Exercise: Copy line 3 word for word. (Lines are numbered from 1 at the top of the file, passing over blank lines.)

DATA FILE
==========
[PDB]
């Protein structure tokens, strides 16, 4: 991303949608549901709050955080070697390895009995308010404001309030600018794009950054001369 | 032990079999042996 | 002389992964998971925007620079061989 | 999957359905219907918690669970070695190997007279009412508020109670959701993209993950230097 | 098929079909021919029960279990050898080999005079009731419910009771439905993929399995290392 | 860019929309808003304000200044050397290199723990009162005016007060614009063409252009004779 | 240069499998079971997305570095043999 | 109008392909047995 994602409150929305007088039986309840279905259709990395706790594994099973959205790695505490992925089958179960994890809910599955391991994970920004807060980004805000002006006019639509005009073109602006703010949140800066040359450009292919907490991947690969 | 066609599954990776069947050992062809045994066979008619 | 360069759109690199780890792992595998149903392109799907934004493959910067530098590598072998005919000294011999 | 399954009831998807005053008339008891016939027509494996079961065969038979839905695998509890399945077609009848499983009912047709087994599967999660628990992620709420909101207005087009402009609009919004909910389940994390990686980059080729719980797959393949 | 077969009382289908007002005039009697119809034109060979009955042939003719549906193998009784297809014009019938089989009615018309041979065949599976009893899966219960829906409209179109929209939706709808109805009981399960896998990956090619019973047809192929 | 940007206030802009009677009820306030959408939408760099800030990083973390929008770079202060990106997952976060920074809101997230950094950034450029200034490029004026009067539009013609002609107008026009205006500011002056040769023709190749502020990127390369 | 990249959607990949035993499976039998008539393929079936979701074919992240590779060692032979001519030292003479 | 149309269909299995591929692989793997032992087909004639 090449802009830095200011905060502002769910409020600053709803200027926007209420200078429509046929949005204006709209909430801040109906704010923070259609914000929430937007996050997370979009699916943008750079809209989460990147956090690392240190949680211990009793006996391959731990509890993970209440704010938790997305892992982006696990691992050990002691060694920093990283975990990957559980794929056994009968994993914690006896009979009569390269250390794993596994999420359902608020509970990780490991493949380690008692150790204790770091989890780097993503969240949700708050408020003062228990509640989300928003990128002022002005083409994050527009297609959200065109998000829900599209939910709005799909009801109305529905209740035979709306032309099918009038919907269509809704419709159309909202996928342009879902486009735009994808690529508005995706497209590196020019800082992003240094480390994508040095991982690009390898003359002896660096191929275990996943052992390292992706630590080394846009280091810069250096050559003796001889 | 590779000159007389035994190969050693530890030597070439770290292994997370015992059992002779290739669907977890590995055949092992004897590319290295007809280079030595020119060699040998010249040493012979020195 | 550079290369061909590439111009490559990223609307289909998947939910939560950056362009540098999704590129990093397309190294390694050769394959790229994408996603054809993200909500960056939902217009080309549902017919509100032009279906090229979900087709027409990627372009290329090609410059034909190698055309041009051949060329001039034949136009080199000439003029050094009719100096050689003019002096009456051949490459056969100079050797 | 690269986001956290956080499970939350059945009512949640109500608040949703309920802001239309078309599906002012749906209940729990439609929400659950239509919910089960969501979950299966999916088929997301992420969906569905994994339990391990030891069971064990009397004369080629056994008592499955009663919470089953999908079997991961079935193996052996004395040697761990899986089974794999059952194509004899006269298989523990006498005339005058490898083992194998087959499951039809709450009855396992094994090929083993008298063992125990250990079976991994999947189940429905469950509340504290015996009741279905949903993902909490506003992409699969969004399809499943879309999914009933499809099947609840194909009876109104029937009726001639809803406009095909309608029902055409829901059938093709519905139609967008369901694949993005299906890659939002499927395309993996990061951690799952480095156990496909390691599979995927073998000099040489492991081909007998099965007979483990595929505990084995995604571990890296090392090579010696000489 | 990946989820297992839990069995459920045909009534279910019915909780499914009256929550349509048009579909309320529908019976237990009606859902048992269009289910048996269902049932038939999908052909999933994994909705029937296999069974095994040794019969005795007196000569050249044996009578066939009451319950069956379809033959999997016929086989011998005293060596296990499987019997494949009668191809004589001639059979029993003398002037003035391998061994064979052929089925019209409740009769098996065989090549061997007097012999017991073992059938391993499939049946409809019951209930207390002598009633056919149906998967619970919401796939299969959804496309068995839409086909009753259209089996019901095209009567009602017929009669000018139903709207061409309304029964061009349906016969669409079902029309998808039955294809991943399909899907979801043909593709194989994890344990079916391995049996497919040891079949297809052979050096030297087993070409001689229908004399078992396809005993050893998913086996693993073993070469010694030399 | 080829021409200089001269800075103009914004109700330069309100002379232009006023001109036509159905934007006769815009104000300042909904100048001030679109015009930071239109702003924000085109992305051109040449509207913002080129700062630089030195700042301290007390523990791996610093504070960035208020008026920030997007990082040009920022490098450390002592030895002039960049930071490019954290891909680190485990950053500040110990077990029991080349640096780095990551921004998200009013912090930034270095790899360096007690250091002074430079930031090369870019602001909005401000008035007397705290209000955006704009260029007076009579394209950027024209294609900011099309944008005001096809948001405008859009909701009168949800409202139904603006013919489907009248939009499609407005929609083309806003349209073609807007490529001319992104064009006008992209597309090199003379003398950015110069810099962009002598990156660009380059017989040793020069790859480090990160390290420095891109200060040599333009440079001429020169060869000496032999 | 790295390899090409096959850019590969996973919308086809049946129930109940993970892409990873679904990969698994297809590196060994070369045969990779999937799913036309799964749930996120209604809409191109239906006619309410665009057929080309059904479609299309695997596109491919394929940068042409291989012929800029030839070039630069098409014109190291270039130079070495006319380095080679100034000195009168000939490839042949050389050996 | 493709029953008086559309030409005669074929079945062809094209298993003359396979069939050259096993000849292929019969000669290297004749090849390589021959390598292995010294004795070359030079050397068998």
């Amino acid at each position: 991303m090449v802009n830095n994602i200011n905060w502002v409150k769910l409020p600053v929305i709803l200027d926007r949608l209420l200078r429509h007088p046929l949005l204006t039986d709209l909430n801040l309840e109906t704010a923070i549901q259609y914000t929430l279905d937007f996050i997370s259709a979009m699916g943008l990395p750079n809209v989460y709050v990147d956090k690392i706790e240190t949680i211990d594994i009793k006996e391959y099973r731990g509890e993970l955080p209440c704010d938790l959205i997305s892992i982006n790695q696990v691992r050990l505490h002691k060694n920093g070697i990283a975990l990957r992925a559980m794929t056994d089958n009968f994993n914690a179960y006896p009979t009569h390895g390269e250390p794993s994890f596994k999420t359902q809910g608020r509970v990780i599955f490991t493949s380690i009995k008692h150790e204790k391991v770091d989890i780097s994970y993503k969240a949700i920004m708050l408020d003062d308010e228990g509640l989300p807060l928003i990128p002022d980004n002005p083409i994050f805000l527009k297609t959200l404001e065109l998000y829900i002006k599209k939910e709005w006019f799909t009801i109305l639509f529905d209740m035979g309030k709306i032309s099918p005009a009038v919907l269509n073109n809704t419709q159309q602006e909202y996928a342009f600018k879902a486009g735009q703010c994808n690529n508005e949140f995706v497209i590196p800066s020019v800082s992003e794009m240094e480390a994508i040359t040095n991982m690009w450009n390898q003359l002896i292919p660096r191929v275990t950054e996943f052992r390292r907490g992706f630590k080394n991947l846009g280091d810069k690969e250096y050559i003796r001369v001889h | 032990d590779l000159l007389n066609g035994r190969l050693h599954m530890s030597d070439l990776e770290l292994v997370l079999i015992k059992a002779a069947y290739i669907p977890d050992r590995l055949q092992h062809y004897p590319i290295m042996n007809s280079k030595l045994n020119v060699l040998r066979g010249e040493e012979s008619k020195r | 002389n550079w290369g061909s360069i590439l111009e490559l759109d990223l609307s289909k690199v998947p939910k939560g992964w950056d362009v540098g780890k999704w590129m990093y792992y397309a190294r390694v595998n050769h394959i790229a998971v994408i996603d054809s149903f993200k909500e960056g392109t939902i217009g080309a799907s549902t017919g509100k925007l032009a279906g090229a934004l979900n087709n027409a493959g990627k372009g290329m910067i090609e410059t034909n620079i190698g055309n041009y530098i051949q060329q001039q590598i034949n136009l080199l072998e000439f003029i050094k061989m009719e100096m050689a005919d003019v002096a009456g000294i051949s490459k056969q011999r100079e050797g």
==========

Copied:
């Amino acid at each position: 991303m090449v802009n830095n994602i200011n905060w502002v409150k769910l409020p600053v929305i709803l200027d926007r949608l209420l200078r429509h007088p046929l949005l204006t039986d709209l909430n801040l309840e109906t704010a923070i549901q259609y914000t929430l279905d937007f996050i997370s259709a979009m699916g943008l990395p750079n809209v989460y709050v990147d956090k690392i706790e240190t949680i211990d594994i009793k006996e391959y099973r731990g509890e993970l955080p209440c704010d938790l959205i997305s892992i982006n790695q696990v691992r050990l505490h002691k060694n920093g070697i990283a975990l990957r992925a559980m794929t056994d089958n009968f994993n914690a179960y006896p009979t009569h390895g390269e250390p794993s994890f596994k999420t359902q809910g608020r509970v990780i599955f490991t493949s380690i009995k008692h150790e204790k391991v770091d989890i780097s994970y993503k969240a949700i920004m708050l408020d003062d308010e228990g509640l989300p807060l928003i990128p002022d980004n002005p083409i994050f805000l527009k297609t959200l404001e065109l998000y829900i002006k599209k939910e709005w006019f799909t009801i109305l639509f529905d209740m035979g309030k709306i032309s099918p005009a009038v919907l269509n073109n809704t419709q159309q602006e909202y996928a342009f600018k879902a486009g735009q703010c994808n690529n508005e949140f995706v497209i590196p800066s020019v800082s992003e794009m240094e480390a994508i040359t040095n991982m690009w450009n390898q003359l002896i292919p660096r191929v275990t950054e996943f052992r390292r907490g992706f630590k080394n991947l846009g280091d810069k690969e250096y050559i003796r001369v001889h | 032990d590779l000159l007389n066609g035994r190969l050693h599954m530890s030597d070439l990776e770290l292994v997370l079999i015992k059992a002779a069947y290739i669907p977890d050992r590995l055949q092992h062809y004897p590319i290295m042996n007809s280079k030595l045994n020119v060699l040998r066979g010249e040493e012979s008619k020195r | 002389n550079w290369g061909s360069i590439l111009e490559l759109d990223l609307s289909k690199v998947p939910k939560g992964w950056d362009v540098g780890k999704w590129m990093y792992y397309a190294r390694v595998n050769h394959i790229a998971v994408i996603d054809s149903f993200k909500e960056g392109t939902i217009g080309a799907s549902t017919g509100k925007l032009a279906g090229a934004l979900n087709n027409a493959g990627k372009g290329m910067i090609e410059t034909n620079i190698g055309n041009y530098i051949q060329q001039q590598i034949n136009l080199l072998e000439f003029i050094k061989m009719e100096m050689a005919d003019v002096a009456g000294i051949s490459k056969q011999r100079e050797g």